The head of what I’m now going to call the “Giant Driftwood Spider” is very unusual for a spider.  The fact it is nearly distinct (as in insects) and not simply continuous with the thorax makes it different.  The head was not, however, capable of movement.  This spider features four eyes.  It has two, larger dominant eyes and a vestigial pair located between them.  The fangs were purple in color and supported by black jaws used for gripping prey.  The clicking sound I had heard earlier were its fangs rubbing together.  Like all spiders…I assumed that this species is carnivorous as well.? Consistent with true spiders, this giant species also has eight legs, although the Giant Driftwood Spider’s are not uniform.  After watching this great arachnid for several minutes, it surprised me by leaving its web and walking towards the river.  I naturally, followed behind it at a discreet distance.

Giant Driftwood Spider, May 2013

Giant Driftwood Spider on a stump. May 2013

Giant Driftwood Spider on tree roots, May 2013

The giant spider moved deliberately through the driftwood field pausing once in a while for whatever reason.  Thoughts about what this spider did for food crossed my mind.  Was it an ambush predator secretly lying next to a log waiting for a meal to walk by?  Did it rush and overwhelm its prey with a lethal bite to the body?  I thought this likely since its web by my outdoor studio didn’t seem big enough to capture anything larger than birds or rodents.  I got the sense that this spider was able to go a long time between feedings.  I continued to follow the spider when it stopped at another silk construction it had previously created.

Great Driftwood Spider in yellow silk lair, May 2013

The spider stopped by what I’m guessing to be another silk trap?  The spider may have been trying to hide its form with the silk?  Perhaps it uses a method similar to trapdoor spiders in catching its food?  I will confess that I do get “creeped out” by having spider webs go across my face.  I have always had an aversion to this feeling, although generally speaking…I’m okay with the spiders themselves.  In this particular area, it felt like I was constantly wiping my face which made me very ill at ease.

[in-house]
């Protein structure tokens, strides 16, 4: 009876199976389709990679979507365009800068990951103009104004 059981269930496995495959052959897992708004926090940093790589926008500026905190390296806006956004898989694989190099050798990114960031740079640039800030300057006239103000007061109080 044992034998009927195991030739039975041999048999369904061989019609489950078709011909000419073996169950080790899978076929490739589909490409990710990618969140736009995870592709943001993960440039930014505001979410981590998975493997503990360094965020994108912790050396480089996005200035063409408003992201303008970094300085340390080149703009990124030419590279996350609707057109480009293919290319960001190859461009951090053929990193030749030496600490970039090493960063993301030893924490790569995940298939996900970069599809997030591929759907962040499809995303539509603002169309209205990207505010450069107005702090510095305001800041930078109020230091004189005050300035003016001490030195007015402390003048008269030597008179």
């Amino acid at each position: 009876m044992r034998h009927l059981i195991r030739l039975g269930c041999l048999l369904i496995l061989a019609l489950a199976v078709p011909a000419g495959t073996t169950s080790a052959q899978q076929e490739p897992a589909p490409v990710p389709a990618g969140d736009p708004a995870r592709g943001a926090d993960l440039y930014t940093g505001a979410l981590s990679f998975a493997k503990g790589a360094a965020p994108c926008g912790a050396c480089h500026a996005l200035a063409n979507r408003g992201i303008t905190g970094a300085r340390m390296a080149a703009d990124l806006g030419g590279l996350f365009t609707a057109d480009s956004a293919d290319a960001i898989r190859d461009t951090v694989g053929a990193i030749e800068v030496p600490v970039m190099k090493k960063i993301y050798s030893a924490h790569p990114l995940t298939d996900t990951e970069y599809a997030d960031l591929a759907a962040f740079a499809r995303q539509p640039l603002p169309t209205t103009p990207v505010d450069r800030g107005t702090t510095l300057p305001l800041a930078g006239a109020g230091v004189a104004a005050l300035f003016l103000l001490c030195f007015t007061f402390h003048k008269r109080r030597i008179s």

Giant Driftwood Spider in its lair, May 2013

Giant Driftwood Spider attack!, May 2013

I circled back around to get a better look and when I did the spider lunged for me! With fangs clacking together and its legs gesturing wildly, the spider held its ground, but did not advance towards me.  With stick at the ready and in deep fear, I was prepared to swing down as hard as I could on the spider if I had to.  That’s when it occurred to me how wrong that would be?  Who was doing most of the provoking anyway?  Perhaps the spider was reacting in self-defense?  As with most living things, this spider had as much if not more reason to fear humans.  Even though this was the biggest spider I had ever seen…I was still bigger than it.  With that realization I backed off and took my leave of the Giant Driftwood Spider.  Reaching my home, I couldn’t wait to see the pictures and to tell the story of this remarkable animal encounter.  The world is full of natural marvels and the Falls of the Ohio…has many of them.

willow tree and roots at the Falls of the Ohio, May 2013

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washed up plastic tricycle, Falls of the Ohio, May 2013

I was at the Falls of the Ohio last week when I spotted this plastic toy tricycle just sitting by itself near the river’s edge.  Although I didn’t see anyone around, I just assumed its owner must be nearby.  I took this picture and walked away.  After a time spent looking for driftwood and anything else, I was heading back to my studio under the trees when I was approached by this character I’ve come to know as the ” Off Road Triker”.  He was quickly peddling that tricycle I had seen earlier.

Off Road Triker, May 2013